Lessons Learned from the Giant Tax Hike, Part Three

By Adam Pagnucco.

If the next County Executive and County Council want to prevent another Giant Tax Hike, they will have to do something that has not been done for years: seriously improve the county’s economy.  Otherwise, no budget reforms will be enough to pay for the county’s needs.

There are many ways to assess a local economy, but for the purposes of this column, let’s look at two big measures: jobs and income.  From 2001 through 2016, the U.S. Bureau of Labor Statistics (BLS) calculates that total employment in the Washington metro area grew by 393,048 jobs, a growth rate of 14.6%.  In Montgomery County, total employment grew by 14,086, a growth rate of 3.1%.  Of 24 local jurisdictions measured by BLS, Montgomery’s job performance ranked 20th.  Among the large jurisdictions, only Prince George’s County fared worse.

Montgomery fared well in federal employment over this period, growing its federal jobs base by 18.9%.  That beat the metro area’s federal employment growth rate of 13.2%.  The county’s employment problems are concentrated in its private sector, which grew by just 1.0% between 2001 and 2016.  Montgomery’s private sector had 374,115 jobs in 2016, below its peak of 386,626 ten years before.  Over the last fifteen years, Montgomery’s private sector employment growth ranked 19th of 24 local jurisdictions.

In terms of real per capita personal income, the Washington region enjoyed a long period of growth that peaked in 2007, the year before the Great Recession hit.  In the eight years since, the region’s per capita income has struggled to increase for the first time in more than three decades.  Montgomery has a higher per capita income than the regional average, but it has suffered from a similar pattern.

Of 19 local jurisdictions tracked by the U.S. Bureau of Economic Analysis (BEA), twelve had real per capita personal income gains between 2007 and 2015.  Montgomery was one of the seven jurisdictions that did not.  Its 1.7% drop is below the regional total of -0.2% and ranks 14th of 19 jurisdictions in the region.

In broad terms, the employment data and the income data agree: Montgomery County has still not recovered from the Great Recession.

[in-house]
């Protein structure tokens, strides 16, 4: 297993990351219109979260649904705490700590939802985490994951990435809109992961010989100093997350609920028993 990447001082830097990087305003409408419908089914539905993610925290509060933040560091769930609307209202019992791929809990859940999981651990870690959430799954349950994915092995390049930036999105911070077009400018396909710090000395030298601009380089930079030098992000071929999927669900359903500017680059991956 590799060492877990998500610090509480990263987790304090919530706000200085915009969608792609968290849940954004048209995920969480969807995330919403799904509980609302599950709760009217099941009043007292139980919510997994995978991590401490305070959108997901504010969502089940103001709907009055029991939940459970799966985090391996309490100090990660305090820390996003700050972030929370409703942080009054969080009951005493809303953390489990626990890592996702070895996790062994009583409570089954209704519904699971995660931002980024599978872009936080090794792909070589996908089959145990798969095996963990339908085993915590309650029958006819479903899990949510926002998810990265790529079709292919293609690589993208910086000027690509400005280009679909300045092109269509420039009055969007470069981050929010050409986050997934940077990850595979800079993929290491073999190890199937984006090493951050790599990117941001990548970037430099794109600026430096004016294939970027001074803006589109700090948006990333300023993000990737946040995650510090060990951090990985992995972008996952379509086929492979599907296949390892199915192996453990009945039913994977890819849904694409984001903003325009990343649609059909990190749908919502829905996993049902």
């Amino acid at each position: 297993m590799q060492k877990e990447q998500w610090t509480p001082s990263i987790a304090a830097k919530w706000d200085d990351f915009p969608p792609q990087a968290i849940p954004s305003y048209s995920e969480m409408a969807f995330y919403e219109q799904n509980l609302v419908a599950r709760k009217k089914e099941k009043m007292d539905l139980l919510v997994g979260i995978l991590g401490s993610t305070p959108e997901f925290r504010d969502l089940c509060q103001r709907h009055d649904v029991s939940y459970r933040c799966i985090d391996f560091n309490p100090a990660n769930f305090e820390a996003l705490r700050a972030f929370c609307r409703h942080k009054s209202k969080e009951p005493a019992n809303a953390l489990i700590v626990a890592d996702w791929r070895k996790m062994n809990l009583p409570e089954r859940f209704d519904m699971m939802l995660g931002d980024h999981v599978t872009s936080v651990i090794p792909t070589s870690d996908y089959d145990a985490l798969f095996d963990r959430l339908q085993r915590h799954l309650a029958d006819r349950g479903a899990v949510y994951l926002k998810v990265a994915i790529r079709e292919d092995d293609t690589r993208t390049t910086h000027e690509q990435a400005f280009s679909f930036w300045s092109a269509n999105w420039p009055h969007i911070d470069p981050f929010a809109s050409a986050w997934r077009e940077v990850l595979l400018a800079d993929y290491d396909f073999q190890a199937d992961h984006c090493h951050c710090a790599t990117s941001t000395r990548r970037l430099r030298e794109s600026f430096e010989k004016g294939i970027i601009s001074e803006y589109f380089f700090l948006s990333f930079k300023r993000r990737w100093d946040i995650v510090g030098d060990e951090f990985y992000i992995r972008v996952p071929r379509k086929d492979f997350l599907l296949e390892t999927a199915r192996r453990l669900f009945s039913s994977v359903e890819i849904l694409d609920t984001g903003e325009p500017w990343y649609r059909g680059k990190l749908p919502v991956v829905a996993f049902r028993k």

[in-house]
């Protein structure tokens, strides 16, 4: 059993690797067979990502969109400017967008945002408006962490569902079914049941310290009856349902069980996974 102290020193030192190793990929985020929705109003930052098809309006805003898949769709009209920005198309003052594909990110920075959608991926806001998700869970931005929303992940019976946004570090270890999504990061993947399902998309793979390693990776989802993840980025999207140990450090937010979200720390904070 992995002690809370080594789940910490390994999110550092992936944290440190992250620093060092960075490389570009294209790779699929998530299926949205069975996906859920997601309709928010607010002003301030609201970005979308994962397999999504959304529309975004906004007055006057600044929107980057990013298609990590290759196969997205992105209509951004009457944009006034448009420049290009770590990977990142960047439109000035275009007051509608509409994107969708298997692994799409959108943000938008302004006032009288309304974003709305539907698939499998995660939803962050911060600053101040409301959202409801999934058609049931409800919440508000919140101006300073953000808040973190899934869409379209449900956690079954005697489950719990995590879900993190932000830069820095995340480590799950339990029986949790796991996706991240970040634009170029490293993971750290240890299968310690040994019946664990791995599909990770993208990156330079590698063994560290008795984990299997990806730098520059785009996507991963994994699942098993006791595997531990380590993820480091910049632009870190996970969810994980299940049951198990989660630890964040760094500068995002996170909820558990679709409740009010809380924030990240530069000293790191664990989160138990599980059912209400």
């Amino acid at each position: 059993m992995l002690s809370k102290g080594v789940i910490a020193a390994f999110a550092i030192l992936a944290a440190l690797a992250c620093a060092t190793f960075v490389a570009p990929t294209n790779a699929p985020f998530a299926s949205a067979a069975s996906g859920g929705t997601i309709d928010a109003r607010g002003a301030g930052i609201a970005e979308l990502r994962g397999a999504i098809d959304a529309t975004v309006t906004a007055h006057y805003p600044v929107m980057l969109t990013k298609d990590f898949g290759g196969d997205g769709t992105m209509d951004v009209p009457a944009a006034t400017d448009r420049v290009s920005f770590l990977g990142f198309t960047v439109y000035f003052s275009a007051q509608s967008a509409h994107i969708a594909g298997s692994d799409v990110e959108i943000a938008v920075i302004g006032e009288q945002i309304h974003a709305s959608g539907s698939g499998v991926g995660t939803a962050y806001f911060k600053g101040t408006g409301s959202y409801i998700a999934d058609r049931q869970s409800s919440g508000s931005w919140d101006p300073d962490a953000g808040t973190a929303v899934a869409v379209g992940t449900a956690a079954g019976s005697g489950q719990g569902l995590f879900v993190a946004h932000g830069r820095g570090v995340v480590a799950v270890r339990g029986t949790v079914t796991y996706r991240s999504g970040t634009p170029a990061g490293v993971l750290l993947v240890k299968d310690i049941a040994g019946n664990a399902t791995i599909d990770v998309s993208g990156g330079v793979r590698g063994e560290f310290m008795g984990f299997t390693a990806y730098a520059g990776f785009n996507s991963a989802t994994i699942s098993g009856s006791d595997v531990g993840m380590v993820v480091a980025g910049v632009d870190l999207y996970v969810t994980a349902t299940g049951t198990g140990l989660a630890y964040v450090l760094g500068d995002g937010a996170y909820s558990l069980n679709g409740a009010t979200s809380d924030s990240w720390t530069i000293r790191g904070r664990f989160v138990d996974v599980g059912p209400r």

The fragile state of the economy acts like a steel cage on the county’s budget.  The county’s needs in public schools, public safety, transportation, health and human services and countless other areas will not go away.  But unlike days past, the economy currently cannot generate the tax revenues to finance everything desired by those in office – and their constituents.  The county has passed four tax hikes since the Great Recession started – two property tax increases (FY09 and FY16), an energy tax hike (FY11) and a recordation tax hike (FY16).  Added to this is a series of recent laws imposing rising costs on employers.  While some local jurisdictions in the region (especially in Virginia) have passed tax hikes and the District of Columbia and Prince George’s have passed new employment laws, Montgomery County is the only local government that has passed both in significant magnitude.  There may be reason for that, but it has contributed to enormous competitive challenges for the county.

Progressive policies such as those favored by Montgomery County politicians cost lots of money.  That money can only be obtained over the long term through a robust economy.  Economic growth is affected by the totality of what the county does – its investments in education and transportation, its fiscal and taxation policies, its planning decisions and the nature of new laws and regulations it imposes on employers.  If any of these things negatively impacts economic growth, marketing programs, slogans and massive incentives for large businesses will not by themselves make up for it.

The Number One lesson from the Giant Tax Hike is that the next generation of county elected officials must prioritize job creation and income growth.  Failure to do so will result in more tax hikes and further long-term decline.